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Illustration: Rebecca Zisser/Axios

Few changes in modern life will hit in more radical ways than how we get around.

Already, people are abandoning cars for ride-hailing and tooling around on electric scooters. Computer-assisted driving is giving way to prototype autonomous vehicles that share the road in some cities with pedestrians, bicyclists and traditional vehicles.

The big picture: The vision is that driverless cars will chauffeur you anywhere while you relax, work or socialize. The reality is that while 99% of routine driving skills have been relatively easy for robots to achieve, the last 1% haven't — and those are crucial for safety and consumer trust.

The allure of autonomous vehicles is that they're expected to cost less per mile, result in fewer traffic deaths and provide greater freedom to the elderly and disabled. When will they arrive? 10, 20, 50 years — experts debate the timing.

Execs are trying to lower expectations:

  • After promising a Tesla would drive itself across the country by the end of 2017, the company recently removed “full self-driving mode” from its pre-order options, with CEO Elon Musk admitting it confused consumers to offer a feature that wasn't ready yet.
  • Aurora Innovation, led by former execs from Google, Tesla and Uber, urged the industry to tone down its bullishness and “be more truthful about our capabilities,” reports the Washington Post.
  • Even the CEO of Waymo, which is getting ready to launch the nation's first commercial robo-taxi service in sections of Phoenix by year-end, says privately owned self-driving cars will take “longer than you think."
"Technologically speaking, there doesn't appear to be a showstopper out there. This is all about learning cycles now.”
— Larry Burns, author of "Autonomy: The Quest to Build the Driverless Car — and How It Will Shape Our World"

What's holding back the industry: The technology requires more intensive testing and development to be able to predict how other cars will behave — and surpass humans at driving. Safety regulations need to catch up with technological innovation. And legal questions need answering, such as who is to blame if an AV causes an accident?

"We understand if we're going to deploy hundreds or thousands of automated vehicles, it has to work in every case."
— Sherif Marakby, CEO of Ford Autonomous Vehicles

None of this has changed the minds of investors. They are pouring in cash, and company valuations are getting frothier.

"The $4 trillion disruption": That's how Burns, a former GM engineer and now Waymo adviser, describes what's happening. Here is how he crunches the numbers:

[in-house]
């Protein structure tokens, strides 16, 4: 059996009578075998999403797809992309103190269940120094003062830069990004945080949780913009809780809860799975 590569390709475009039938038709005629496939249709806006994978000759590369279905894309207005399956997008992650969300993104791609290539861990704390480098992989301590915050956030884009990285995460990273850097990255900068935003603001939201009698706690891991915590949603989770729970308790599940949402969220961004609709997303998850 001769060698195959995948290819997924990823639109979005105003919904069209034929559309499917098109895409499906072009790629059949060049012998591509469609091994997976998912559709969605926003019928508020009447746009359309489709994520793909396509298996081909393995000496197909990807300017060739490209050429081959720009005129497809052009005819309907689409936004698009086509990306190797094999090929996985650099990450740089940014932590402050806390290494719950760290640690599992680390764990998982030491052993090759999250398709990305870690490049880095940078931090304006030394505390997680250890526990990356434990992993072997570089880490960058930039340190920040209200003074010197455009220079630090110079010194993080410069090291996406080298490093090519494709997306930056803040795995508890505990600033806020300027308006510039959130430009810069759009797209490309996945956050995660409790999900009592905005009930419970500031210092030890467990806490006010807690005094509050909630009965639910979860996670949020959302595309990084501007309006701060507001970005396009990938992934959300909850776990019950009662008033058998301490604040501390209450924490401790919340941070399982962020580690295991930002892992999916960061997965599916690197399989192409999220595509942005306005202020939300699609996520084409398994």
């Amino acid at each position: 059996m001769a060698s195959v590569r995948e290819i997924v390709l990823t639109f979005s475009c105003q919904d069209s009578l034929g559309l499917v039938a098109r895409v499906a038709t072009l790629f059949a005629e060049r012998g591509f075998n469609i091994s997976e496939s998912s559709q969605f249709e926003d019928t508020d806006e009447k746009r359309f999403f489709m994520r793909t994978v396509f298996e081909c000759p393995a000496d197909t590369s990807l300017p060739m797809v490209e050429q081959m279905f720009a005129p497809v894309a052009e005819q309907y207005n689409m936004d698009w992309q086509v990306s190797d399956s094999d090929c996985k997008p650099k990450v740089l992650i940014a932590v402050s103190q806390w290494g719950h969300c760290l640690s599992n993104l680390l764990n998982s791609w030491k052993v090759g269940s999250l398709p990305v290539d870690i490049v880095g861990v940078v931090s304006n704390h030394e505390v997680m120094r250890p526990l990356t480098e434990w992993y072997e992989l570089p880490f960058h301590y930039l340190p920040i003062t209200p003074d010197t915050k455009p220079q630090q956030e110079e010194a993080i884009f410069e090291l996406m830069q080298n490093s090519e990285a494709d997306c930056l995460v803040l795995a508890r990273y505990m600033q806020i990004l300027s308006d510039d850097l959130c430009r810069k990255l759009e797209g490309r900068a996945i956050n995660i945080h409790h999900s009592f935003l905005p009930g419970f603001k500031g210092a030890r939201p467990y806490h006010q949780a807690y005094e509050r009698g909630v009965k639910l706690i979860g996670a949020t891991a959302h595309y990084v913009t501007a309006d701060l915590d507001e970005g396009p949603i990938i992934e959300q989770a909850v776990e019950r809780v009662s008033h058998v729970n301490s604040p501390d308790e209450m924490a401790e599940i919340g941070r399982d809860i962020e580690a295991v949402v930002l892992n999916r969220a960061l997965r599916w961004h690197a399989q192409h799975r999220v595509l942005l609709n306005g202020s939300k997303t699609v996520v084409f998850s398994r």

• Americans travel more than 3 trillion miles a year.
  • The total cost of owning and operating a car is about $1.50 a mile.
  • Even with the added cost of AV technology, a driverless car costs only about 20 cents a mile.
  • A driver could save $5,625 a year using a shared driverless electric car instead of a privately owned vehicle.

The economic impact is likely to be large, but not immediate. Autonomous vehicles could add $800 billion to the U.S. economy by 2050 and create jobs that may, over time, replace those lost by truck drivers, according to Securing America's Future Energy.

Where it stands: Active safety technology in today's cars warns of unseen dangers, guides drivers back on course and helps them brake in emergencies. And studies show these systems are making us safer:

Unfortunately, those safety benefits are offset by a rise in distracted driving, which is why the quest toward fully autonomous cars continues.

Go deeper:

Go deeper

52 mins ago - World

In photos: Egypt unveils 3,000-year-old "lost golden city"

A view on Saturday of the city, dubbed "The Rise of Aten," dating to the reign of Amenhotep III, uncovered near Luxor. Photo: Khaled Desouki/AFP via Getty Images

A top Egyptian archaeologist on Saturday outlined details of a newly rediscovered "lost golden city" near Luxor that dates back more than 3,000 years.

Why it matters: Zahi Hawass told NBC News the large ancient city, unveiled Thursday, tells archaeologists for the first time "about the life of the people during the Golden Age." Johns Hopkins University Egyptology professor Betsy Brian said in a statement it's "the second most important archeological discovery since the tomb of Tutankhamen."

1 dead as severe storms pummel the South

A tree that fell on a home carport damaged a vehicle during a storm in Central, Louisiana. No injuries were reported, according to Central Fire Department. Photo: Central Fire Department/Twitter

Strong storms lashed the South early Saturday, spawning at least one tornado and unleashing powerful winds and hail. And forecasters warned more severe weather was expected to hit parts of the region in the coming hours.

Details: Thousands of customers lost power in Florida, Mississippi, Arkansas, Texas and Louisiana, according to tracking site poweroutage.us. An F3 tornado that hit St Landry Parish, Louisiana, killed one person and wounded seven others.

Scoop: Biden eyes Russia adviser criticized as soft on Kremlin

Photo: Alexander Shcherbak\TASS via Getty Images

President Biden is considering appointing Matthew Rojansky, head of the Wilson Center's Kennan Institute, as Russia director on the National Security Council, according to a source familiar with the situation.

Why it matters: Rojansky has been praised for his scholarship on Russia and is frequently cited in U.S. media for his expert commentary. But his work has drawn criticism — including in a 2018 open letter from Ukrainian alumni of Kennan that blasted the think tank he runs as an "unwitting tool of Russia’s political interference."